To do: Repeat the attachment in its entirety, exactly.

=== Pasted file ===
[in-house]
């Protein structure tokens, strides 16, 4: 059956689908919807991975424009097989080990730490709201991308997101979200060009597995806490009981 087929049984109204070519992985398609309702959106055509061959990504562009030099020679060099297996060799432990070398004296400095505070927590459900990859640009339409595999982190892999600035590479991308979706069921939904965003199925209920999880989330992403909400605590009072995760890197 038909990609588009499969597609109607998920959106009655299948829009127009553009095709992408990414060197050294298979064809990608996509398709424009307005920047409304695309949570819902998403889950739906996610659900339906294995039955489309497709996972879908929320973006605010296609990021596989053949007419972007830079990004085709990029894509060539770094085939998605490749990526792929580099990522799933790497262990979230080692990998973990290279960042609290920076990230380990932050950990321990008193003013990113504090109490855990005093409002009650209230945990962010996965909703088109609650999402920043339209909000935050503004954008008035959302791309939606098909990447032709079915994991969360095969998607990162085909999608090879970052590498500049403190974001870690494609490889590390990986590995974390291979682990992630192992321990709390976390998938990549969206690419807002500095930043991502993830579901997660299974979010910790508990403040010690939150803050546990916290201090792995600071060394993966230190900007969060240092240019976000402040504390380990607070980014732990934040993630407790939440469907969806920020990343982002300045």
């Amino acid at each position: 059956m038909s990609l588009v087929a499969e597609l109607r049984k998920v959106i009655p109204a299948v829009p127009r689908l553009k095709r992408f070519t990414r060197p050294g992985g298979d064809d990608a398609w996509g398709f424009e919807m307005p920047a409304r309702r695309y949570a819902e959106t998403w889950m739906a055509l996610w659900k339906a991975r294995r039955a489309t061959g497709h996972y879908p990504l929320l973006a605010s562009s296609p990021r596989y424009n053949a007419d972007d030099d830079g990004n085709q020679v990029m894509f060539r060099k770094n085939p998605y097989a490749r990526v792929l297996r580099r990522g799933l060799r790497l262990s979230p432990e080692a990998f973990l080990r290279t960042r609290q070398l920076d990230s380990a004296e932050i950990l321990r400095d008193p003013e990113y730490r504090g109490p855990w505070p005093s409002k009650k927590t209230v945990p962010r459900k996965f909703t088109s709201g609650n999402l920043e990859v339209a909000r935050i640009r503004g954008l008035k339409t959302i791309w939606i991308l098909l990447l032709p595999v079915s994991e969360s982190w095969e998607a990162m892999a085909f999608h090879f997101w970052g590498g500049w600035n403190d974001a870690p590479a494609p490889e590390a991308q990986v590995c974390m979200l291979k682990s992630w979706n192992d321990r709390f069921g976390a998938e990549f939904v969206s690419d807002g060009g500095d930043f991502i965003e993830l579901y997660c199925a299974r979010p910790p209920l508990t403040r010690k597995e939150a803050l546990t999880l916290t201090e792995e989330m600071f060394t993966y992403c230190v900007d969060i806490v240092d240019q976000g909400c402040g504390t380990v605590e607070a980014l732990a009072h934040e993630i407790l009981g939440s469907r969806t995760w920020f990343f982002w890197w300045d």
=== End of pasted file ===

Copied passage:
[in-house]
């Protein structure tokens, strides 16, 4: 059956689908919807991975424009097989080990730490709201991308997101979200060009597995806490009981 087929049984109204070519992985398609309702959106055509061959990504562009030099020679060099297996060799432990070398004296400095505070927590459900990859640009339409595999982190892999600035590479991308979706069921939904965003199925209920999880989330992403909400605590009072995760890197 038909990609588009499969597609109607998920959106009655299948829009127009553009095709992408990414060197050294298979064809990608996509398709424009307005920047409304695309949570819902998403889950739906996610659900339906294995039955489309497709996972879908929320973006605010296609990021596989053949007419972007830079990004085709990029894509060539770094085939998605490749990526792929580099990522799933790497262990979230080692990998973990290279960042609290920076990230380990932050950990321990008193003013990113504090109490855990005093409002009650209230945990962010996965909703088109609650999402920043339209909000935050503004954008008035959302791309939606098909990447032709079915994991969360095969998607990162085909999608090879970052590498500049403190974001870690494609490889590390990986590995974390291979682990992630192992321990709390976390998938990549969206690419807002500095930043991502993830579901997660299974979010910790508990403040010690939150803050546990916290201090792995600071060394993966230190900007969060240092240019976000402040504390380990607070980014732990934040993630407790939440469907969806920020990343982002300045």
């Amino acid at each position: 059956m038909s990609l588009v087929a499969e597609l109607r049984k998920v959106i009655p109204a299948v829009p127009r689908l553009k095709r992408f070519t990414r060197p050294g992985g298979d064809d990608a398609w996509g398709f424009e919807m307005p920047a409304r309702r695309y949570a819902e959106t998403w889950m739906a055509l996610w659900k339906a991975r294995r039955a489309t061959g497709h996972y879908p990504l929320l973006a605010s562009s296609p990021r596989y424009n053949a007419d972007d030099d830079g990004n085709q020679v990029m894509f060539r060099k770094n085939p998605y097989a490749r990526v792929l297996r580099r990522g799933l060799r790497l262990s979230p432990e080692a990998f973990l080990r290279t960042r609290q070398l920076d990230s380990a004296e932050i950990l321990r400095d008193p003013e990113y730490r504090g109490p855990w505070p005093s409002k009650k927590t209230v945990p962010r459900k996965f909703t088109s709201g609650n999402l920043e990859v339209a909000r935050i640009r503004g954008l008035k339409t959302i791309w939606i991308l098909l990447l032709p595999v079915s994991e969360s982190w095969e998607a990162m892999a085909f999608h090879f997101w970052g590498g500049w600035n403190d974001a870690p590479a494609p490889e590390a991308q990986v590995c974390m979200l291979k682990s992630w979706n192992d321990r709390f069921g976390a998938e990549f939904v969206s690419d807002g060009g500095d930043f991502i965003e993830l579901y997660c199925a299974r979010p910790p209920l508990t403040r010690k597995e939150a803050l546990t999880l916290t201090e792995e989330m600071f060394t993966y992403c230190v900007d969060i806490v240092d240019q976000g909400c402040g504390t380990v605590e607070a980014l732990a009072h934040e993630i407790l009981g939440s469907r969806t995760w920020f990343f982002w890197w300045d």